Living For Tips — Why Waitresses Put Up With Sexual Harassment
Claudia Chi Ku is a single mother of
four who works as a server, food-runner, and bartender at a popular
Mexican grill in Los Angeles. Like many in the restaurant industry, Chi
Ku faces sexual harassment daily, while averaging just $10 in tips per
Customers often ask for her phone number and make suggestive comments
while she takes their orders. She tolerates more than she might
otherwise because she needs the money.
“You have to respond in a nice way so they don’t feel bad,” she says,
“In the end, I depend on their tips – I depend on them being there.”
“I’d rather have a reasonable wage that I know for sure I can count
on, every time I work,” she says. “Some customers leave only a dollar,
some don’t leave anything.”
The food service industry is notoriously hard on its workers, in part
because the federal minimum wage is just $2.13 for people who earn tips,
Jayaraman said. Only seven states have eliminated the two-tier system
meaning they have one minimum wage for both tipped and non-tipped
Those rock-bottom earnings all but guarantee a climate in which food
servers put up with customer harassment just to eke out a living, she
said. Unlike what many people might assume, most restaurant workers
aren’t serving expensive meals in fine-dining establishments. Rather,
they’re on the front lines in chains like Denny’s, the Olive Garden, and
Every month, we feature a different member of our blog team as a /present Voice to formally recognize the value of his/her voice and their commitment to the blog.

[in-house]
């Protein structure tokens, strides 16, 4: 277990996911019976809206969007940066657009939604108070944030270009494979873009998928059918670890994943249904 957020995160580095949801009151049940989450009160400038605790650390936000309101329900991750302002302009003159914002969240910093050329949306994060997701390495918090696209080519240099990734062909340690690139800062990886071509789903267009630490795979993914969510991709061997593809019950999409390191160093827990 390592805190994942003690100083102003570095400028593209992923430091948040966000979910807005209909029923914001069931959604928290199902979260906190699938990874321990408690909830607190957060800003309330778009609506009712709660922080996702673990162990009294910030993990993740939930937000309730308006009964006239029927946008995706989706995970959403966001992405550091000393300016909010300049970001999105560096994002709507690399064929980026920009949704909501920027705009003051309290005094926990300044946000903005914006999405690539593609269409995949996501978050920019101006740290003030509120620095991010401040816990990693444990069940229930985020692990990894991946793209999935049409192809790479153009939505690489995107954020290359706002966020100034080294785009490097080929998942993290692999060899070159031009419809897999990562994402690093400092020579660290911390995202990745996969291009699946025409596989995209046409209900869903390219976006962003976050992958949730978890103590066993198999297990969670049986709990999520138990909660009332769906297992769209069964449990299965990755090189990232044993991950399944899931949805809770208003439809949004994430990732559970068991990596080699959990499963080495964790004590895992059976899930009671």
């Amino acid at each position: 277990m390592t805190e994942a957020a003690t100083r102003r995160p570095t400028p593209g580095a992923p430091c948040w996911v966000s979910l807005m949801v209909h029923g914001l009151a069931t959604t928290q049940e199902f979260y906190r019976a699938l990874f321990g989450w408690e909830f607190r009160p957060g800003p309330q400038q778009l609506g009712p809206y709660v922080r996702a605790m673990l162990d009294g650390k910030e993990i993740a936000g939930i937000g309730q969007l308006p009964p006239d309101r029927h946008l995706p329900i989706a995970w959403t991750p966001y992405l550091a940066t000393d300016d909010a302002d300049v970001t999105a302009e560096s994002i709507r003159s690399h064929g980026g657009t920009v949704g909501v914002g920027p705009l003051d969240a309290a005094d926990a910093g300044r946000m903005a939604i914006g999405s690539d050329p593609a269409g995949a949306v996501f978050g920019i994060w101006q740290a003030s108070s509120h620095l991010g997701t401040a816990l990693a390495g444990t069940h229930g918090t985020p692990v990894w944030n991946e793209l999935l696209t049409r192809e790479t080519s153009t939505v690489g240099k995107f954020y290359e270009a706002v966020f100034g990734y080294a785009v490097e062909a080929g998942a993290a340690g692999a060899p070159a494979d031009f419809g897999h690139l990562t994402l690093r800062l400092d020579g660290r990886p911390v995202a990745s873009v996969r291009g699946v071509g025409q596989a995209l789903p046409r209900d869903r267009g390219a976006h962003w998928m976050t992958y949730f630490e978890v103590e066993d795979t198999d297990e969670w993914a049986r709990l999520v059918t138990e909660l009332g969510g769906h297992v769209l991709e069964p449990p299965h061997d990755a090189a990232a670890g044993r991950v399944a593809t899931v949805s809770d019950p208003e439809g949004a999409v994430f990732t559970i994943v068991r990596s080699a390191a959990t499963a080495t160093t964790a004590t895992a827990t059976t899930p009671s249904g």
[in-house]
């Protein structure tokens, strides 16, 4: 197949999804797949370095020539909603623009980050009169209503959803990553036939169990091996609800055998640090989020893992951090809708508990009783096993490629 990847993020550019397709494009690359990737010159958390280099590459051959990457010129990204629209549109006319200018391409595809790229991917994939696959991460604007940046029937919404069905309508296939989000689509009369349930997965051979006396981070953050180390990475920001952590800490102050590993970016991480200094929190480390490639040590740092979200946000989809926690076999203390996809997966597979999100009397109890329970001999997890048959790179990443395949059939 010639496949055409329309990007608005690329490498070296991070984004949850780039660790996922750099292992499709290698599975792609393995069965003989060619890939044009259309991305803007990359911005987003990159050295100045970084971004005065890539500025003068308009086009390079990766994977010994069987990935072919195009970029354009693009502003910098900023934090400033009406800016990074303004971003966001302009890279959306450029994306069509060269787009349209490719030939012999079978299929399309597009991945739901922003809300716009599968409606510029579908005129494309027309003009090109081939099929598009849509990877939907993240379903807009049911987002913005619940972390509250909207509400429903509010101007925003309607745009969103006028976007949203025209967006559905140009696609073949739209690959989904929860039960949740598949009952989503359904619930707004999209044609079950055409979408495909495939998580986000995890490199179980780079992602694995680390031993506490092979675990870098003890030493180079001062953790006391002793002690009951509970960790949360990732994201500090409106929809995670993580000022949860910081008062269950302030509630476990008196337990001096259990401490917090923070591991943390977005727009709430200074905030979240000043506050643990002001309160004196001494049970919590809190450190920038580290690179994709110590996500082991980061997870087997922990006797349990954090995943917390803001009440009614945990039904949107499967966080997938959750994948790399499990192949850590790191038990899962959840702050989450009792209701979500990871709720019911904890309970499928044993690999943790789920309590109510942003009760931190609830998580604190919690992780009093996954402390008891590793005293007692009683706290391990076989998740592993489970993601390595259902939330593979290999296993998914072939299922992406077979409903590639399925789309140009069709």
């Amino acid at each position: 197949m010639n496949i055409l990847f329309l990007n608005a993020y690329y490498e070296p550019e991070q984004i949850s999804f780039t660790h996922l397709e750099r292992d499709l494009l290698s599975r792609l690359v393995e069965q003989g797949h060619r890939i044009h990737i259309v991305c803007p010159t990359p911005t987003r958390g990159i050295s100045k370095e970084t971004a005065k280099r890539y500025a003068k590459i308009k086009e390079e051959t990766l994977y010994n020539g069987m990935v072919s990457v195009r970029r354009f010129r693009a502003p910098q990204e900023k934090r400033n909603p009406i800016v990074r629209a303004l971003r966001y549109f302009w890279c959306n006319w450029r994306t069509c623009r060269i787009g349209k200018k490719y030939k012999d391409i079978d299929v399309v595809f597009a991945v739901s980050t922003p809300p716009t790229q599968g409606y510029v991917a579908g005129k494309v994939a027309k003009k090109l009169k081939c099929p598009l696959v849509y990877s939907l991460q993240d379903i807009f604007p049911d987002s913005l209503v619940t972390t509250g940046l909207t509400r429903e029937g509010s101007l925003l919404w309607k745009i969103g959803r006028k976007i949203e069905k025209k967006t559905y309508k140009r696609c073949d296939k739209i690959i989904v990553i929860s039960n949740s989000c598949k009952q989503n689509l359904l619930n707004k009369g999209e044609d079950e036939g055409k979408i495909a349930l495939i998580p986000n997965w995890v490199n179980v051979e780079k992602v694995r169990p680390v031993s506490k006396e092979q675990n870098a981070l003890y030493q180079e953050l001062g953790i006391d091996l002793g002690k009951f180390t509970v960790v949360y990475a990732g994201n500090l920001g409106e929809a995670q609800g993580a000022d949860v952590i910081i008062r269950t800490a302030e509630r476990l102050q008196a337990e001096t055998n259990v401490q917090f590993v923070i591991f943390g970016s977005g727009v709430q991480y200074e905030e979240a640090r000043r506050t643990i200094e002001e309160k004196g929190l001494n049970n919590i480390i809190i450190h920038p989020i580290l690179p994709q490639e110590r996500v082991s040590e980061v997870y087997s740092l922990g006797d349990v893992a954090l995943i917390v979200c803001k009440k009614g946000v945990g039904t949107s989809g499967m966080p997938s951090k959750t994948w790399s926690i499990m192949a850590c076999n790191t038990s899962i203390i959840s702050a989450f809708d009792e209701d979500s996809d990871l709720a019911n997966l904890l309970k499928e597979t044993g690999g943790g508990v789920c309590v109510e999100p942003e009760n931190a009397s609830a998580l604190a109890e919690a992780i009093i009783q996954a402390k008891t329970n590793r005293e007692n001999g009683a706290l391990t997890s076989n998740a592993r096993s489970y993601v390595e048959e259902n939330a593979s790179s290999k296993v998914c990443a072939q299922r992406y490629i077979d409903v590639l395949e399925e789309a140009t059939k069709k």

We are excited to announce Joanna Lu as our /present Voice of the Month for June 2015! Joanna has been an integral part of the re/present blog team who demonstrates time and time again her dedication to community, social justice, and making a difference. Here’s Joanna in her own words -
Tell us about yourself. Greetings! My name is Joanna Lu. I identify as a Southeast Asian womxn from Oakland, California. As a first-generation college student, I recently graduated from the University of California, Berkeley with a major in Public Health and minor in Education.
My involvement with the Southeast Asian Student Coalition (SASC) at UC Berkeley began as a SASC Summer Institute 2008 mentee. This year, as a Co-Chair of the Southeast Asian Graduation (SEA Grad) 2015, I organized this intimate and personal commencement for graduates who identify with refugee and immigrant experiences, prior to and following the fall of the capitals of Vietnam, Laos, and Cambodia in 1975.